The Road

How can an awareness of local history improve our understanding of our community?

In the 1960s, Totterdown, a Victorian suburb in Bristol’s south inner city, had been devastated by the demolition of 500 houses, and the relocation of 5,000 Bristolians, in order to make way for an ‘outer ring road’ and ‘transport interchange’ that were never built. The area bears the scars both physically, with the urban spoil between Temple Meads and Knowle, and emotionally, with a defensive and entrenched community wary of attempts at urban development. As Totterdown is once again undergoing urban change, living with uncertainty is something many of the area’s long-time residents know well.  

The concept of a historic, unified community battling predatory property developers is familiar to many city-dwellers, particularly in Bristol.

What did the project involve? 

This project involved a team of academic and non-academic researchers who sought to engage the local community in researching, devising, and making stories about their own neighbourhood – helping them to engage in broader debates about compromise and ideals in the modern metropolis.  

The team comprised of Erika Hanna, a historian at the University of Bristol; representatives from the Totterdown Centre, a cultural hub; and the Wardrobe Theatre Ensemble. Together, they connected local people with their recent history and explored the contexts and issues that motivated planners then and now.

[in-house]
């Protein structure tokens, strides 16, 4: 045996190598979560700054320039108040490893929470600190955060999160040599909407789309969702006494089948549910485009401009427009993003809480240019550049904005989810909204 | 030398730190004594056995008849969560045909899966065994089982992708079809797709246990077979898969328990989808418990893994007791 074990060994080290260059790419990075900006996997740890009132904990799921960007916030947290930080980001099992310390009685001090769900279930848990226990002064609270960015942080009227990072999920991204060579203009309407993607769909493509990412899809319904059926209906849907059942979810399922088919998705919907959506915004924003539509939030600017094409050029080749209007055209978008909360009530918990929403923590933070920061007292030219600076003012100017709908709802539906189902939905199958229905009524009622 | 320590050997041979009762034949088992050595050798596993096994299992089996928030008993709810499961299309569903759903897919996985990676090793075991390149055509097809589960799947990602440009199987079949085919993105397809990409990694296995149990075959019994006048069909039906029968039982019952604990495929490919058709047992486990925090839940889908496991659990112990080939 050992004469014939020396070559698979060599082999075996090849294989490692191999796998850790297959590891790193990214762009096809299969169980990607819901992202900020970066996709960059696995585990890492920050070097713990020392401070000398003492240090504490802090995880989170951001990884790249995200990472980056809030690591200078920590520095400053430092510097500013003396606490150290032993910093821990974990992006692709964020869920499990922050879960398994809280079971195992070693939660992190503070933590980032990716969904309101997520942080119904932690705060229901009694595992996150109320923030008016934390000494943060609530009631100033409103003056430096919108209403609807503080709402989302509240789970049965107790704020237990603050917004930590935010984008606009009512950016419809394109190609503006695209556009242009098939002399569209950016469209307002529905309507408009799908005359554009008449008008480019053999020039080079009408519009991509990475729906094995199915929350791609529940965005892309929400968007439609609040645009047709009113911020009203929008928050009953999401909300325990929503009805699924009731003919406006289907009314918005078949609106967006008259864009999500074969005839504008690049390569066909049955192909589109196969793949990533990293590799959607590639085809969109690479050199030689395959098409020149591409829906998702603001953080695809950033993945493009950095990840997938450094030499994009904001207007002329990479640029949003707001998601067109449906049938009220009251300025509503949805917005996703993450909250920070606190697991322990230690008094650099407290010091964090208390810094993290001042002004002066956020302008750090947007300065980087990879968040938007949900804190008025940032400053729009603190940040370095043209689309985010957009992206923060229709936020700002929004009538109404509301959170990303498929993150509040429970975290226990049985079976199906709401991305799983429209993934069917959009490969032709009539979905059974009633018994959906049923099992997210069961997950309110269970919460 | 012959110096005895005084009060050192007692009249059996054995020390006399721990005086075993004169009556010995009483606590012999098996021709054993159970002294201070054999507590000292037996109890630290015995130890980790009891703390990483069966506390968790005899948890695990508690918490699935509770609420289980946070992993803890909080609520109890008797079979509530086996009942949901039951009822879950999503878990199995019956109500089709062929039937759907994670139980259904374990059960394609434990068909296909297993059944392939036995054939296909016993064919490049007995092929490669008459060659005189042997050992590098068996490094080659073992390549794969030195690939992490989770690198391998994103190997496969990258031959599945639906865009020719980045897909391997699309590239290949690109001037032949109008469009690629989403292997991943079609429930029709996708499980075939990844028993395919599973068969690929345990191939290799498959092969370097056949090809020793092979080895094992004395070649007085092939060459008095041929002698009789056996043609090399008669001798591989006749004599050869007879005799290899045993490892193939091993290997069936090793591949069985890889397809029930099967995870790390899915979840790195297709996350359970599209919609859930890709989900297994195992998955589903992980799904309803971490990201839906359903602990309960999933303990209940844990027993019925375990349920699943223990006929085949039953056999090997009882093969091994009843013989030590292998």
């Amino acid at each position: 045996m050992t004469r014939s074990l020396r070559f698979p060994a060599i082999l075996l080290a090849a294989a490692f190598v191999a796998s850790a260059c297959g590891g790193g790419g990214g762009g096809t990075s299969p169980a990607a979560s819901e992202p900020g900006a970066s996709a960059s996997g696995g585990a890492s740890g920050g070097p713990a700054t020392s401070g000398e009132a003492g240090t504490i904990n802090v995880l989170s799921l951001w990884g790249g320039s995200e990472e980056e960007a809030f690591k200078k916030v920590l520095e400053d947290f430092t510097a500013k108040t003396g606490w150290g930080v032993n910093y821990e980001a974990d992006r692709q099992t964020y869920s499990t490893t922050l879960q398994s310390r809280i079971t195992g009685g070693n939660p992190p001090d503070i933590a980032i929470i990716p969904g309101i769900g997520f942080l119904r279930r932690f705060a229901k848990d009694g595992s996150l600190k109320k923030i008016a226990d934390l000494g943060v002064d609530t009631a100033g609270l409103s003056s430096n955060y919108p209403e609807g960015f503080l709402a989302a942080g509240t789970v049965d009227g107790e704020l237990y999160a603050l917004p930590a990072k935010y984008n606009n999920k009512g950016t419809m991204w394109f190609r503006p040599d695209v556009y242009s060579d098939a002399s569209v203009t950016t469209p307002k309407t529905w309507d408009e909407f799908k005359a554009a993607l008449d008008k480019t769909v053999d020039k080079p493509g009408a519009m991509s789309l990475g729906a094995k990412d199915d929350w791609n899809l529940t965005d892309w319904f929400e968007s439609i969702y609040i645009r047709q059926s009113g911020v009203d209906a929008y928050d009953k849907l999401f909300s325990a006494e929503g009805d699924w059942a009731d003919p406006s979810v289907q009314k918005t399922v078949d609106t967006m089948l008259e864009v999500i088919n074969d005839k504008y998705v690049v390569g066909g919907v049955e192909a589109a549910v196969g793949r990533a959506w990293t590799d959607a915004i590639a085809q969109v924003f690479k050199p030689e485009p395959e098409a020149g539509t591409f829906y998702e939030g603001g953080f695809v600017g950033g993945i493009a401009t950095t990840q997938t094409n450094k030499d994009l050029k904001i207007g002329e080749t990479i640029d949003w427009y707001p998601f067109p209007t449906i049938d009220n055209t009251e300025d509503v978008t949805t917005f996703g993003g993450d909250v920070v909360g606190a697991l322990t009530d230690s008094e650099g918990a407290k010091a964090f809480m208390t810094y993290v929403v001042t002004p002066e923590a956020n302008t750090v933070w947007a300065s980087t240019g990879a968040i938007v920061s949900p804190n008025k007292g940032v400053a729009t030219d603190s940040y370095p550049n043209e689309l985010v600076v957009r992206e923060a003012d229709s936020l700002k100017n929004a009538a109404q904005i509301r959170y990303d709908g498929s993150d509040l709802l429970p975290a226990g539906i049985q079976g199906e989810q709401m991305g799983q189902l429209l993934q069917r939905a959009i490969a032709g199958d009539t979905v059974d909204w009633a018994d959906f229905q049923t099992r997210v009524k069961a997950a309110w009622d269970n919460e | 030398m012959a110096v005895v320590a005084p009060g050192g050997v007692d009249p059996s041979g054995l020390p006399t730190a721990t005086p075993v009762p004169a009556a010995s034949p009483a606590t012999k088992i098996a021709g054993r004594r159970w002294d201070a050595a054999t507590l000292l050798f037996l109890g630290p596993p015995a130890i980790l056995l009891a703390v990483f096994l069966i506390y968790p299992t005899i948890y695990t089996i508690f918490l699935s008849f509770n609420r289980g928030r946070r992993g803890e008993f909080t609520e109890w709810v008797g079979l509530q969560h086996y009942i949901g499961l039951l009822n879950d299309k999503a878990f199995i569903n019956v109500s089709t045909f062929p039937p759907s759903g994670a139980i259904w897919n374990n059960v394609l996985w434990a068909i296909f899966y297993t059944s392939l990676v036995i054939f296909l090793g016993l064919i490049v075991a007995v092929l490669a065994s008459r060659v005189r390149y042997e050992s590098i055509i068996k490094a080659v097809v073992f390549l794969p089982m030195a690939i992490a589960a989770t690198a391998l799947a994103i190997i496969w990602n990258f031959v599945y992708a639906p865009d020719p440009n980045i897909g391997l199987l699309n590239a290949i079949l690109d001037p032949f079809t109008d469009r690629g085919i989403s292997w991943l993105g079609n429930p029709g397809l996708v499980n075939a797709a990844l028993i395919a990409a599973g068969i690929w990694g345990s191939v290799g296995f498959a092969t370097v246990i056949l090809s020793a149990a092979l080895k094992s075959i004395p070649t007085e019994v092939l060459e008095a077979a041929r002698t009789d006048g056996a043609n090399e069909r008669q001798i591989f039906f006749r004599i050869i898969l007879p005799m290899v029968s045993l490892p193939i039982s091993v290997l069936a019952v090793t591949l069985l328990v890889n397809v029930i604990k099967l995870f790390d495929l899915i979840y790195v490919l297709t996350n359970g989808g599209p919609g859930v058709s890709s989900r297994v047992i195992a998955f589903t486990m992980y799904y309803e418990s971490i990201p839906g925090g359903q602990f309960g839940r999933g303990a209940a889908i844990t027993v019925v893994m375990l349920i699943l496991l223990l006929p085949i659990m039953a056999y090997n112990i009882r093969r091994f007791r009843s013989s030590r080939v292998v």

The team based its project at the new Totterdown Centre. They recruited 12 local volunteer researchers, all of whom focused on creating walking tours from encounters with archival materials. The archival work helped the team to curate, devise and recreate debates about the future of the area in the 1960s, culminating in a day of celebration at the Totterdown Centre. The volunteer researchers lead walks with locals, sharing all their local history knowledge with their neighbours. People were also able to participate in 1960s meeting reconstructions and in a debate about the Temple Quarter and Bath Road developments.

Who are the team and what do they bring?

  • Erika Hanna, History (University of Bristol), has published extensively on the history of cities since 1945. She is on the editorial board of Urban History journal and is also a member of the steering committee of the Urban History Group.  
  • Jeremy Routledge (Calling the Shots) is a creative producer experienced in community engagement, delivering faciliatted strands for Arts Council England, European Social Fund, the BFI, Bristol City Council, DfE, Channel 4 and the BBC.  
  • Mike Akers and Jesse Jones, theatre makers (Wardrobe Ensemble) have previously explored the urban futurescapes of the 1960s, Brexit and austerity through theatre. 
  • Beks Herhat, , florist (Totterdown Centre) is a native Bristolian from St. George. Beks is a passionate member of the local community, spearheading the drive to renovate the almost derelict 1970s Totterdown Centre into a thriving local hub.  

What were the results?

A video produced by the research team summarising the project and its outcomes can be viewed below:

The project culminated in a number of events to share their findings and present this local history to the public. One event was the LightBUGGY projects, headed by Andy McKeown which projected archival images of Totterdown onto current buildings in the area. Another event was The Missing Numbers which involved an exhibition, the local projection walks, and ‘Blue Plague’ trails.

The project caught the attention of the local community and the press with an article being published in Bristol Voice